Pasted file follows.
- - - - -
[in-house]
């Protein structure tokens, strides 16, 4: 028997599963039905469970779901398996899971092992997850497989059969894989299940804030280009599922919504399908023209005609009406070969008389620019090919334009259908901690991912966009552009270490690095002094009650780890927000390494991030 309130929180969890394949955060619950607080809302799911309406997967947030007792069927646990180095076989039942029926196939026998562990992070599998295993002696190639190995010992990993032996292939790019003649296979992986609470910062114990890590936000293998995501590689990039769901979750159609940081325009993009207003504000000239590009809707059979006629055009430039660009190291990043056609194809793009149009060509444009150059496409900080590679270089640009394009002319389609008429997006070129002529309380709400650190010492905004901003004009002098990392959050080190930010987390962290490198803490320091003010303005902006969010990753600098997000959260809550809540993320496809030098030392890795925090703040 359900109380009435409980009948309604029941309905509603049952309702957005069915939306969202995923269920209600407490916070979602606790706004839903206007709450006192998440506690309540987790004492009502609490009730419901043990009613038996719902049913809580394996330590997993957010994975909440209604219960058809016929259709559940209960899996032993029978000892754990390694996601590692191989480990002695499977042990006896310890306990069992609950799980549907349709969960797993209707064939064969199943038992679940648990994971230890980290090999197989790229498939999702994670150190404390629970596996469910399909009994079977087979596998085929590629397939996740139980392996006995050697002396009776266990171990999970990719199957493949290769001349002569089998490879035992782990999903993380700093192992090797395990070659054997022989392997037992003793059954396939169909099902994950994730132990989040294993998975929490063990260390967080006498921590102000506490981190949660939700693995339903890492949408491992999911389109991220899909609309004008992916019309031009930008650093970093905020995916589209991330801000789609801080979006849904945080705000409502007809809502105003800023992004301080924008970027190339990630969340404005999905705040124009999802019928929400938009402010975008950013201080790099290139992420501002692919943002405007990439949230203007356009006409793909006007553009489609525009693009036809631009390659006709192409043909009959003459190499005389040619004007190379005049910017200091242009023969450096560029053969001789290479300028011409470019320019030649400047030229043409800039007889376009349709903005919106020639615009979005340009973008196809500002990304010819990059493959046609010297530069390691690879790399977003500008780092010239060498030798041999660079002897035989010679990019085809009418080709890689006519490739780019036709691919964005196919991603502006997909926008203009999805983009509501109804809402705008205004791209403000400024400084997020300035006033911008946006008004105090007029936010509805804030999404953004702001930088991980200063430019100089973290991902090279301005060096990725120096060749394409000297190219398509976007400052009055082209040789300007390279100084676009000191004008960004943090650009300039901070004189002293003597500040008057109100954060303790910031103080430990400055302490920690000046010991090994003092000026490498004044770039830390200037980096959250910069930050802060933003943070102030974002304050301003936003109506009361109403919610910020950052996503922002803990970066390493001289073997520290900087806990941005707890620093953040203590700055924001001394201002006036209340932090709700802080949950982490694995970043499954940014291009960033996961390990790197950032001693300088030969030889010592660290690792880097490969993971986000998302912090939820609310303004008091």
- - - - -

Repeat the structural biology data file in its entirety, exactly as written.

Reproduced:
[in-house]
């Protein structure tokens, strides 16, 4: 028997599963039905469970779901398996899971092992997850497989059969894989299940804030280009599922919504399908023209005609009406070969008389620019090919334009259908901690991912966009552009270490690095002094009650780890927000390494991030 309130929180969890394949955060619950607080809302799911309406997967947030007792069927646990180095076989039942029926196939026998562990992070599998295993002696190639190995010992990993032996292939790019003649296979992986609470910062114990890590936000293998995501590689990039769901979750159609940081325009993009207003504000000239590009809707059979006629055009430039660009190291990043056609194809793009149009060509444009150059496409900080590679270089640009394009002319389609008429997006070129002529309380709400650190010492905004901003004009002098990392959050080190930010987390962290490198803490320091003010303005902006969010990753600098997000959260809550809540993320496809030098030392890795925090703040 359900109380009435409980009948309604029941309905509603049952309702957005069915939306969202995923269920209600407490916070979602606790706004839903206007709450006192998440506690309540987790004492009502609490009730419901043990009613038996719902049913809580394996330590997993957010994975909440209604219960058809016929259709559940209960899996032993029978000892754990390694996601590692191989480990002695499977042990006896310890306990069992609950799980549907349709969960797993209707064939064969199943038992679940648990994971230890980290090999197989790229498939999702994670150190404390629970596996469910399909009994079977087979596998085929590629397939996740139980392996006995050697002396009776266990171990999970990719199957493949290769001349002569089998490879035992782990999903993380700093192992090797395990070659054997022989392997037992003793059954396939169909099902994950994730132990989040294993998975929490063990260390967080006498921590102000506490981190949660939700693995339903890492949408491992999911389109991220899909609309004008992916019309031009930008650093970093905020995916589209991330801000789609801080979006849904945080705000409502007809809502105003800023992004301080924008970027190339990630969340404005999905705040124009999802019928929400938009402010975008950013201080790099290139992420501002692919943002405007990439949230203007356009006409793909006007553009489609525009693009036809631009390659006709192409043909009959003459190499005389040619004007190379005049910017200091242009023969450096560029053969001789290479300028011409470019320019030649400047030229043409800039007889376009349709903005919106020639615009979005340009973008196809500002990304010819990059493959046609010297530069390691690879790399977003500008780092010239060498030798041999660079002897035989010679990019085809009418080709890689006519490739780019036709691919964005196919991603502006997909926008203009999805983009509501109804809402705008205004791209403000400024400084997020300035006033911008946006008004105090007029936010509805804030999404953004702001930088991980200063430019100089973290991902090279301005060096990725120096060749394409000297190219398509976007400052009055082209040789300007390279100084676009000191004008960004943090650009300039901070004189002293003597500040008057109100954060303790910031103080430990400055302490920690000046010991090994003092000026490498004044770039830390200037980096959250910069930050802060933003943070102030974002304050301003936003109506009361109403919610910020950052996503922002803990970066390493001289073997520290900087806990941005707890620093953040203590700055924001001394201002006036209340932090709700802080949950982490694995970043499954940014291009960033996961390990790197950032001693300088030969030889010592660290690792880097490969993971986000998302912090939820609310303004008091």